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VMS graduate to represent India at Games

Daily Staff Report
Special to the Daily Neha Ahuja takes a gate during a giant slalom race in Japan earlier this season.
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Neha Ahuja is the first Indian woman to qualify for the Winter OlympicsBy Shauna FarnellDaily Sports Writer

VAIL – Every athlete who has qualified for the Olympics has worked very hard to see that dream come to fruition. But Neha Ahuja, who graduated from Vail Mountain School five years ago and skied with Ski Club Vail, had to work harder than most.”Hers is a total Cinderella story,” said Edwards resident Jeannine Hallenback, who was Ahuja’s host mother during Ahuja’s time in Colorado. “The odds of her getting to the Olympics were like zero to none.”Ahuja is the first Indian women to qualify for the Winter Olympics, which begin Feb. 10 in and around Torino, Italy. Ahuja qualified to compete in women’s giant slalom last winter, and just last weekend qualified for the Olympic slalom event.

What? you say. India has skiers in the Olympics? Hallenbeck equates it to something akin to the Jamaican bobsled team. Nonetheless, the 24-year-old from New Delhi, who went on to ski and graduate from the University of Colorado in Boulder, will join three others to complete India’s largest Winter Olympic contingent in history (the “team” has had one athlete compete since its first appearance in the Winter Games in 1998).Ahuja came to Vail as an exchange student for her final couple of years of high school, but learned to ski in Kashmir at the base of the Himalayas around the age of 13. The trips down the mountain were fundamentally infrequent for Ahuja, since she had to hike up the mountain every time she skied down. “She didn’t have near the technique or the ability that the kids who grew up here had,” Hallenback said of Ahuja’s experience with Ski Club Vail. “In the Himalayas, she walked up the mountains. There aren’t any chair lifts. She had a lot of hurdles to overcome.”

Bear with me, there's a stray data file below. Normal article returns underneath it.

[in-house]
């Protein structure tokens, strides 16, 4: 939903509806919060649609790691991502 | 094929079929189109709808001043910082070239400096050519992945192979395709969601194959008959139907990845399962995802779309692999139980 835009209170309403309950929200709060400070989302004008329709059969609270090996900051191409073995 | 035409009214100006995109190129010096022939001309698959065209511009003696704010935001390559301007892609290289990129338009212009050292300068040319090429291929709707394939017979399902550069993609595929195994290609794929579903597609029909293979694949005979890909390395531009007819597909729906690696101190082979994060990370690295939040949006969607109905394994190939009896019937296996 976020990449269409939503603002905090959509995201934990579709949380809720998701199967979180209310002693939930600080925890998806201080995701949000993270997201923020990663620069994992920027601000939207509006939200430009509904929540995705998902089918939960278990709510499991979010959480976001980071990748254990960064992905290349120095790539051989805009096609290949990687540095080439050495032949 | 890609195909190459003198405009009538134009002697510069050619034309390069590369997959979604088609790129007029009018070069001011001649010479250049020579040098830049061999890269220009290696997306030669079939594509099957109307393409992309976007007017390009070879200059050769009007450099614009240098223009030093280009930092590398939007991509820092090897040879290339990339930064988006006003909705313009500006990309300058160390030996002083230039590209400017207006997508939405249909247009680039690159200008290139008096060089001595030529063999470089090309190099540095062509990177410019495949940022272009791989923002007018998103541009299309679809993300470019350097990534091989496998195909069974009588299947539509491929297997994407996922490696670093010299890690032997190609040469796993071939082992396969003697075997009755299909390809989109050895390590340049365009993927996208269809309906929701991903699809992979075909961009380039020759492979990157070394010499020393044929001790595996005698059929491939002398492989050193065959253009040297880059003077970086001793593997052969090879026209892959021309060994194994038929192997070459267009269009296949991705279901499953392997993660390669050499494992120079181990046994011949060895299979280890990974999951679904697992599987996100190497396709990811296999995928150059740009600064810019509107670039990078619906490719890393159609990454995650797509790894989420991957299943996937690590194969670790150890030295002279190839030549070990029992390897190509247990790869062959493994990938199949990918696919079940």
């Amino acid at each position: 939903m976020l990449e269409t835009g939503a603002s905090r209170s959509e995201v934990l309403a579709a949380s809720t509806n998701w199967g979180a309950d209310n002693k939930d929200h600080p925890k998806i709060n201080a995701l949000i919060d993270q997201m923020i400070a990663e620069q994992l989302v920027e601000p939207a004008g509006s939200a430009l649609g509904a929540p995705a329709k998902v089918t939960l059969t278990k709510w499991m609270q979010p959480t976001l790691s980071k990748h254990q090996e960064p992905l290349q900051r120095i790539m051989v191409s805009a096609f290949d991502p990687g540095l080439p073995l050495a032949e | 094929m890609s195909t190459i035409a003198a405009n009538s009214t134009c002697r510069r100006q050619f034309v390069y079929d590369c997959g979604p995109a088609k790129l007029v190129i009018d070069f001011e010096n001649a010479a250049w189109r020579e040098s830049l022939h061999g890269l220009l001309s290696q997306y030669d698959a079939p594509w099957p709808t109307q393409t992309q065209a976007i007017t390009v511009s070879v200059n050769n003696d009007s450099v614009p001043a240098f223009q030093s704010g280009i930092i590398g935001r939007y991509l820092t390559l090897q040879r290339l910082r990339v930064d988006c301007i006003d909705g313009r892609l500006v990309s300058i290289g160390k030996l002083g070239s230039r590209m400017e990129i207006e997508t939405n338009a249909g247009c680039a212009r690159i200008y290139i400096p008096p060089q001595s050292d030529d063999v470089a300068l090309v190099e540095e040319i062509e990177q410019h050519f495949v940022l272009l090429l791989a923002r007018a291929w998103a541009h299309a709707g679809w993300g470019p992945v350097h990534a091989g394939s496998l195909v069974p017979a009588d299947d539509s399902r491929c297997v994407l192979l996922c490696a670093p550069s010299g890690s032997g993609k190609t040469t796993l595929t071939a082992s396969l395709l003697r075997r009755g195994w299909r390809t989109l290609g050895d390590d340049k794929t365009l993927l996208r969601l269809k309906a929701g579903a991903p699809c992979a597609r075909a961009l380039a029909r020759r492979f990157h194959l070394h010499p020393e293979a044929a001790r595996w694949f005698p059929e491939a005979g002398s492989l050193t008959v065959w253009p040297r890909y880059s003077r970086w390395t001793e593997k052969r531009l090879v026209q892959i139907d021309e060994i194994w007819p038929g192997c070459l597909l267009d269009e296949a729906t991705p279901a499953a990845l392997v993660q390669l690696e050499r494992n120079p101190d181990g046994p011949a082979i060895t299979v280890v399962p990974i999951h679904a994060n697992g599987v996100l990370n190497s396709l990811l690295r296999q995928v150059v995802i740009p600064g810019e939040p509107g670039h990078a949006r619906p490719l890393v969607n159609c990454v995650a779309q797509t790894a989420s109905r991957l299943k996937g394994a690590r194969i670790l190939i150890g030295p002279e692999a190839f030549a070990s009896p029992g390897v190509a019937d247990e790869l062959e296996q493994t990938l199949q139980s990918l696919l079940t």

When Ahuja first came to live with Hallenback’s family the summer before her senior year at Vail Mountain School, she was quiet and reserved, but interested in refining the ski ability she learned from her father. She quickly became a part of the family, and by the time she went on to ski for CU, she had a sponsorship from Sony Corporation’s Joe Morita, and was working harder than ever at becoming a competitive racer.”It was her life,” said Hallenback, who views Ahuja as another daughter and corresponds with her on a weekly basis. “She would have to get up at like four in the morning when she was going to school in Boulder, ski at Eldora, come back and go to class, then she had two jobs. She was president of the International club and a resident advisor in the dorm. She was unbelievably shy when she first came to us. When she came here, she was a little girl. When she left, she was a woman and an Olympic hopeful.”Ahuja had hoped to qualify for the 2002 Winter Games, but damaged her knee before a key qualifying event in Steamboat Springs; an injury that sidelined her from the sport for two years.”This has been her whole life dream, and her father’s,” Hallenback said. “It’s an incredible story.”

Ahuja went on to train and work in Japan, became the best Indian racer at the Asian Games, and has trained in Austria with World Cup-renowned coaches.In India, she has become a celebrity.”It is a dream come true to compete at the Winter Olympics,” Ahuja said in an article on http://www.newkerala.com. “It doesn’t get better than this.”Sports Writer Shauna Farnell can be reached at 949-0555, ext.14632, or sfarnell@vaildaily.com.Vail, Colorado


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